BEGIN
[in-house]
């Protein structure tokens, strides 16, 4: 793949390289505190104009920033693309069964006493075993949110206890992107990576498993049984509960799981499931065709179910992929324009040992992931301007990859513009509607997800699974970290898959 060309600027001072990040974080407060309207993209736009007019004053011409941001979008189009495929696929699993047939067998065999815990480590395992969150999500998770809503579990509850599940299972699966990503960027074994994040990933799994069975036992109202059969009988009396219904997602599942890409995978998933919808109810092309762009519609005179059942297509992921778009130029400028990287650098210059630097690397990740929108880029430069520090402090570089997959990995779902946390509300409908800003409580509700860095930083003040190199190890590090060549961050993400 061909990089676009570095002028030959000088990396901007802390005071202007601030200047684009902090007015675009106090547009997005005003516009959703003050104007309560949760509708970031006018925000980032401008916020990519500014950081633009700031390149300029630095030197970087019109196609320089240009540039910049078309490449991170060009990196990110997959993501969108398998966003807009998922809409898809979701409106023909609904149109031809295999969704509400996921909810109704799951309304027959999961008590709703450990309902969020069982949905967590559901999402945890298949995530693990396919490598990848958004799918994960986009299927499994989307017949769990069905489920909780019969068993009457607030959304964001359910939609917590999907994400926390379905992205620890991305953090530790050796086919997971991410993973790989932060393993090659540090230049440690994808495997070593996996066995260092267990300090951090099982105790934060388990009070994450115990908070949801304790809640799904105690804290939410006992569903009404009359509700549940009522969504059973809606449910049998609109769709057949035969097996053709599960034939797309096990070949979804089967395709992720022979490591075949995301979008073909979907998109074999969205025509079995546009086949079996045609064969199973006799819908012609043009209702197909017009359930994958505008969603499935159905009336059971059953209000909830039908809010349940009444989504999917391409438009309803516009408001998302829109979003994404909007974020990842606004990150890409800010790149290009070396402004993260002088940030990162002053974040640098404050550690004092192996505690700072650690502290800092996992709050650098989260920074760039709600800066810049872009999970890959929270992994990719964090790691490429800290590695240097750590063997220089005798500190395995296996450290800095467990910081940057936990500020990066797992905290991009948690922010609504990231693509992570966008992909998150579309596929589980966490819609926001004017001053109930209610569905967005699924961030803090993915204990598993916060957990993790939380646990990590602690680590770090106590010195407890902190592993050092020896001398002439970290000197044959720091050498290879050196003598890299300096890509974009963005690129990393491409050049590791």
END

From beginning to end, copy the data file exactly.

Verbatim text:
[in-house]
């Protein structure tokens, strides 16, 4: 793949390289505190104009920033693309069964006493075993949110206890992107990576498993049984509960799981499931065709179910992929324009040992992931301007990859513009509607997800699974970290898959 060309600027001072990040974080407060309207993209736009007019004053011409941001979008189009495929696929699993047939067998065999815990480590395992969150999500998770809503579990509850599940299972699966990503960027074994994040990933799994069975036992109202059969009988009396219904997602599942890409995978998933919808109810092309762009519609005179059942297509992921778009130029400028990287650098210059630097690397990740929108880029430069520090402090570089997959990995779902946390509300409908800003409580509700860095930083003040190199190890590090060549961050993400 061909990089676009570095002028030959000088990396901007802390005071202007601030200047684009902090007015675009106090547009997005005003516009959703003050104007309560949760509708970031006018925000980032401008916020990519500014950081633009700031390149300029630095030197970087019109196609320089240009540039910049078309490449991170060009990196990110997959993501969108398998966003807009998922809409898809979701409106023909609904149109031809295999969704509400996921909810109704799951309304027959999961008590709703450990309902969020069982949905967590559901999402945890298949995530693990396919490598990848958004799918994960986009299927499994989307017949769990069905489920909780019969068993009457607030959304964001359910939609917590999907994400926390379905992205620890991305953090530790050796086919997971991410993973790989932060393993090659540090230049440690994808495997070593996996066995260092267990300090951090099982105790934060388990009070994450115990908070949801304790809640799904105690804290939410006992569903009404009359509700549940009522969504059973809606449910049998609109769709057949035969097996053709599960034939797309096990070949979804089967395709992720022979490591075949995301979008073909979907998109074999969205025509079995546009086949079996045609064969199973006799819908012609043009209702197909017009359930994958505008969603499935159905009336059971059953209000909830039908809010349940009444989504999917391409438009309803516009408001998302829109979003994404909007974020990842606004990150890409800010790149290009070396402004993260002088940030990162002053974040640098404050550690004092192996505690700072650690502290800092996992709050650098989260920074760039709600800066810049872009999970890959929270992994990719964090790691490429800290590695240097750590063997220089005798500190395995296996450290800095467990910081940057936990500020990066797992905290991009948690922010609504990231693509992570966008992909998150579309596929589980966490819609926001004017001053109930209610569905967005699924961030803090993915204990598993916060957990993790939380646990990590602690680590770090106590010195407890902190592993050092020896001398002439970290000197044959720091050498290879050196003598890299300096890509974009963005690129990393491409050049590791």